Workplace Communication

In an era of Casual Fridays and work-from-home colleagues, how can you maintain effective office communication in a changing business climate?

We’ll steer you through changes in business etiquette, and help you successfully navigate through the new realities of workplace conflict and office politics.

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"Stress-induced depression is on the rise and is predicted to be the leading occupational disease," says author and consultant Scott Hunter. "This should be no surprise when gossip, petty jealousy and ... adversarial communication pervade many office environments."
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Even if you're not in charge of purchasing, each day in the workplace tests your negotiating skills. Do you practice these tactics?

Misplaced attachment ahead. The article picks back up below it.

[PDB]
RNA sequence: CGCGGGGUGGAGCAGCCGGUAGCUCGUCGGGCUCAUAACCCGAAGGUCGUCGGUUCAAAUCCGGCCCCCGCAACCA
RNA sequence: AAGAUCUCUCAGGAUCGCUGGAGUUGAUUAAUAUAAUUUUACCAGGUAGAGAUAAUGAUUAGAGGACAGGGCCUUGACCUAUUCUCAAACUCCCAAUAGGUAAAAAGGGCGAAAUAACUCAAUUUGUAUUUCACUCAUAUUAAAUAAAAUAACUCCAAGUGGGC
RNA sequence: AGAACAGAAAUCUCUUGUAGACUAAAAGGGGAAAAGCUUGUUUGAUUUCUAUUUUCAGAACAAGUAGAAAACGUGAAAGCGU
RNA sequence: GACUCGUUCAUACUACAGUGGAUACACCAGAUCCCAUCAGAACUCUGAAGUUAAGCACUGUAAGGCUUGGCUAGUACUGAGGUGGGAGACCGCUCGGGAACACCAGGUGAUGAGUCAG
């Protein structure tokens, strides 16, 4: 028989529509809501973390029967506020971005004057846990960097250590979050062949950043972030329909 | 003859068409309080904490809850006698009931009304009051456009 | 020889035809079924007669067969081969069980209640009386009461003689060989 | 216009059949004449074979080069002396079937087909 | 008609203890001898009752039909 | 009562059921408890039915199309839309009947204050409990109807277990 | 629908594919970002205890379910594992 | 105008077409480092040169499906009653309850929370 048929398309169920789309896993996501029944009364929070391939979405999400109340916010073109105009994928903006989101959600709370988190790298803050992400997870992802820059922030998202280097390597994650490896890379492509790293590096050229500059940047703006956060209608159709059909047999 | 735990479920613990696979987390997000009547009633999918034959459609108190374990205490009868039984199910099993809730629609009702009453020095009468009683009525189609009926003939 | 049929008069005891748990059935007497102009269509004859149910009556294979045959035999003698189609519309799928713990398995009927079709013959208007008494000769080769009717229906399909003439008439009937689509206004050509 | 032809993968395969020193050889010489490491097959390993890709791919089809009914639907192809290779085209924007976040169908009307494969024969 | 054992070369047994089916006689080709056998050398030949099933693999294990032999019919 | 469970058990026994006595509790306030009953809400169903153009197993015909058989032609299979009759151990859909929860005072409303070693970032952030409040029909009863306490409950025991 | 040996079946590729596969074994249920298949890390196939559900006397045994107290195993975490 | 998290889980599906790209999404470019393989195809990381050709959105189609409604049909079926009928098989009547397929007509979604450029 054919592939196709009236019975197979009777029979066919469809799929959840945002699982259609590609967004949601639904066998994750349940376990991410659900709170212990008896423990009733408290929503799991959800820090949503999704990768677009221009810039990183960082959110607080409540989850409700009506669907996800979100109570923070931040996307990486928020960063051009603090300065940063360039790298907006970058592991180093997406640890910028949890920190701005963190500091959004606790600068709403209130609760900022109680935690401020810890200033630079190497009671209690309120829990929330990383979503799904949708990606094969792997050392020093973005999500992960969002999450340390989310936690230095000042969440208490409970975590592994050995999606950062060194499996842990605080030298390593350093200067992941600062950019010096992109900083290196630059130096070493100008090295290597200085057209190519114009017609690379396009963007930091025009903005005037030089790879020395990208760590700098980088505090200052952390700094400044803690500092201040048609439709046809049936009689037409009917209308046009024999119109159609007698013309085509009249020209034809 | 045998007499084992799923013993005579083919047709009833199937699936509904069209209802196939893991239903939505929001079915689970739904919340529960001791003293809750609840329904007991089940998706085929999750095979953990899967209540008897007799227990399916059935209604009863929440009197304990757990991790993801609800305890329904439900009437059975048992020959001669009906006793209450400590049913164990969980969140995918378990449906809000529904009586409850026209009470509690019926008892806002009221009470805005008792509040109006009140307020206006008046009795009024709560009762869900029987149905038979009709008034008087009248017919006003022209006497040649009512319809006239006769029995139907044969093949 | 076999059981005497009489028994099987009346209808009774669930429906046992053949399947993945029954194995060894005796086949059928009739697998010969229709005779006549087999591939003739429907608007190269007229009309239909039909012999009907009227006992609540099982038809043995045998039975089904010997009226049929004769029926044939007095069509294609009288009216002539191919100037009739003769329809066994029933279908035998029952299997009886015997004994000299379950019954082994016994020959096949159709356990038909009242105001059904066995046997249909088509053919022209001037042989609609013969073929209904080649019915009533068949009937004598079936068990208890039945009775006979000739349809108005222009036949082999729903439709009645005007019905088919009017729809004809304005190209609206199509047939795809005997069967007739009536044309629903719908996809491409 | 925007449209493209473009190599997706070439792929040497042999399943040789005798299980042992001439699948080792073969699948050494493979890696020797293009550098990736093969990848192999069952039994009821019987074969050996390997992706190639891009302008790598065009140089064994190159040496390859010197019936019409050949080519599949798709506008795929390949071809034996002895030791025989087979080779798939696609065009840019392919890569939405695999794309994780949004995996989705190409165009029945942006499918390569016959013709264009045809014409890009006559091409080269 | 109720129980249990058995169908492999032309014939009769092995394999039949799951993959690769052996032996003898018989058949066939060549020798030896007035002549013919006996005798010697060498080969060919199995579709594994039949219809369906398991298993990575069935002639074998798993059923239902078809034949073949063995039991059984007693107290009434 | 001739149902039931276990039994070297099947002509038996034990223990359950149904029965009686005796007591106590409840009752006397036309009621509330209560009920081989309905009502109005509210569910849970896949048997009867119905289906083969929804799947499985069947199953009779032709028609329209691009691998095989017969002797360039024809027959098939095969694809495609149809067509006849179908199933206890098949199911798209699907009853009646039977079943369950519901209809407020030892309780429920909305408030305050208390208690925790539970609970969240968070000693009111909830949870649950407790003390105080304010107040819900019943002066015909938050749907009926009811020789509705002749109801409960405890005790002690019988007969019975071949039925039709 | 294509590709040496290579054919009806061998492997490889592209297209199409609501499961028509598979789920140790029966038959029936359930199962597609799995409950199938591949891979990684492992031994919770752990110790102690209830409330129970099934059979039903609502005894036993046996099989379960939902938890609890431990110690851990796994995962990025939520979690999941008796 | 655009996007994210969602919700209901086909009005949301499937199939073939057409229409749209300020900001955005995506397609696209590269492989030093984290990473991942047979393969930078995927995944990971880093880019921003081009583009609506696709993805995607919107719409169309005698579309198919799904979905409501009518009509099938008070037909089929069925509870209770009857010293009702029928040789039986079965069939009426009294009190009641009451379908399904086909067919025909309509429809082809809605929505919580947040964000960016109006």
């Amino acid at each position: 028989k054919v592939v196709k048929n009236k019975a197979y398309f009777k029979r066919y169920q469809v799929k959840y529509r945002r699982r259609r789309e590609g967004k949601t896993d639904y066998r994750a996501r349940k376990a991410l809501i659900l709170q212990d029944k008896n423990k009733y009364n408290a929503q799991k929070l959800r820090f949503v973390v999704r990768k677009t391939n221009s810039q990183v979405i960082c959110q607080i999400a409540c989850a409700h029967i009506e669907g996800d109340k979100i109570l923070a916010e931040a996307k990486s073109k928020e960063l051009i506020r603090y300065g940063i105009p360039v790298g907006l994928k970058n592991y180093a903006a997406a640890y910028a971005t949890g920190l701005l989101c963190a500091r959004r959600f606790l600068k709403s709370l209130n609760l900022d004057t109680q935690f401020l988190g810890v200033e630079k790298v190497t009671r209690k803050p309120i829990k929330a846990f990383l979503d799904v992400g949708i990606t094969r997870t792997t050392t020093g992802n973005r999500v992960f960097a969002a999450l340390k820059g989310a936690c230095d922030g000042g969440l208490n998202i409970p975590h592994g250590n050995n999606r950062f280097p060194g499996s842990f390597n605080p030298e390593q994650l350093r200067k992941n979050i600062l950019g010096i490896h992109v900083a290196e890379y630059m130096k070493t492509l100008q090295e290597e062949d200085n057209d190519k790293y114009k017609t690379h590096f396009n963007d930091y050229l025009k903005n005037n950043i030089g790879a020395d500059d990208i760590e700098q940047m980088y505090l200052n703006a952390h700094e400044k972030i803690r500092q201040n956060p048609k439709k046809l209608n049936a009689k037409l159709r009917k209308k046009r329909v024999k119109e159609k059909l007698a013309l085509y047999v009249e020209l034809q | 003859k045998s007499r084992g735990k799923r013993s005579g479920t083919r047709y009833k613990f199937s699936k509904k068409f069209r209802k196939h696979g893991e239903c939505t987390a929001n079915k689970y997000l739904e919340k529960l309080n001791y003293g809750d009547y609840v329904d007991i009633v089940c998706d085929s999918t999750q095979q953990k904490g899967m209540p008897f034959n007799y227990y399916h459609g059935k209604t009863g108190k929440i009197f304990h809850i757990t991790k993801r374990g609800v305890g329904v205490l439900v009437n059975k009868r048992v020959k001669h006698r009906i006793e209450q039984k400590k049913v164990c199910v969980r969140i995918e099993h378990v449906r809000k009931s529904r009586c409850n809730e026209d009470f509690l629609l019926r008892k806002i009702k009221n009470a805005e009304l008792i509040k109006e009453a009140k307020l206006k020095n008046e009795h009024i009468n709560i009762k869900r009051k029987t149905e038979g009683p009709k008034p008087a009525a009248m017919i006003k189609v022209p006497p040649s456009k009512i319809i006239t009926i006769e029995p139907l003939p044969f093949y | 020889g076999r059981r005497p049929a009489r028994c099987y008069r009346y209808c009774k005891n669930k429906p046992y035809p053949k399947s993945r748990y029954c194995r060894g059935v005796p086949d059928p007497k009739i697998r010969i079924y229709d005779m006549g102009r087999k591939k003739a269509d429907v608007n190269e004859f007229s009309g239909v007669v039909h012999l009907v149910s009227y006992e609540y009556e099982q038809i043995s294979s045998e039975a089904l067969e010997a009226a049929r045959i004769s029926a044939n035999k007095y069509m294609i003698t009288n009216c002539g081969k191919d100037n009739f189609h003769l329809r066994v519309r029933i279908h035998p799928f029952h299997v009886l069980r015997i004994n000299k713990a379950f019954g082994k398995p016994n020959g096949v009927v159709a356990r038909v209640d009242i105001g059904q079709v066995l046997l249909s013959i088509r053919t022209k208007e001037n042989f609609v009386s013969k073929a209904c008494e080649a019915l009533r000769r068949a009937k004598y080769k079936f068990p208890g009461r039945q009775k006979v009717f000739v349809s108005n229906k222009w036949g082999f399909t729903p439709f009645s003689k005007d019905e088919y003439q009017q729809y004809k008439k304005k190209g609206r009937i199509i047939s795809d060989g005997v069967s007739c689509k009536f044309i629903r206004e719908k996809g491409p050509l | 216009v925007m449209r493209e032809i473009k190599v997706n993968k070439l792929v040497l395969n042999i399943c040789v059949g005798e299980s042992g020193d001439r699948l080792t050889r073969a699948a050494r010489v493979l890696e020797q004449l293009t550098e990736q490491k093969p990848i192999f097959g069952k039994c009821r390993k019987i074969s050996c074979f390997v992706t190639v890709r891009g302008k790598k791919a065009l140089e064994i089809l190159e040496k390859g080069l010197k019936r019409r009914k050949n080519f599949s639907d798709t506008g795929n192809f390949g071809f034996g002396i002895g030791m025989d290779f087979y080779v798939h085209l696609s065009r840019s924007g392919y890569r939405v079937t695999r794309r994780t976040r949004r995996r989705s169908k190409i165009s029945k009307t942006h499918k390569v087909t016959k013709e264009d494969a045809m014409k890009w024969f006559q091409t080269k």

You probably believe that the best form of negotiating is the win/win style in which everyone gains something. But win/win is probably the worst way for you to negotiate, says negotiating coach Jim Camp. Here’s why:
Choosing healthy entrees at business lunches is one of the easiest ways to promote the impression that you’re vital, healthy, active and likely to be around for years.
Arthur Caliandro, senior minister at Marble Collegiate Church in New York, expects full participation from everyone at his weekly staff meetings.

Quick and direct communication rules the day in today’s time-pressed working world. But take time to communicate empathetically, not bluntly. Here’s the difference:
The business-etiquette columnist (aka Judith Martin) argues that casual business environments have all but destroyed formality in the workplace, with potentially disastrous results for you as a leader. Some examples: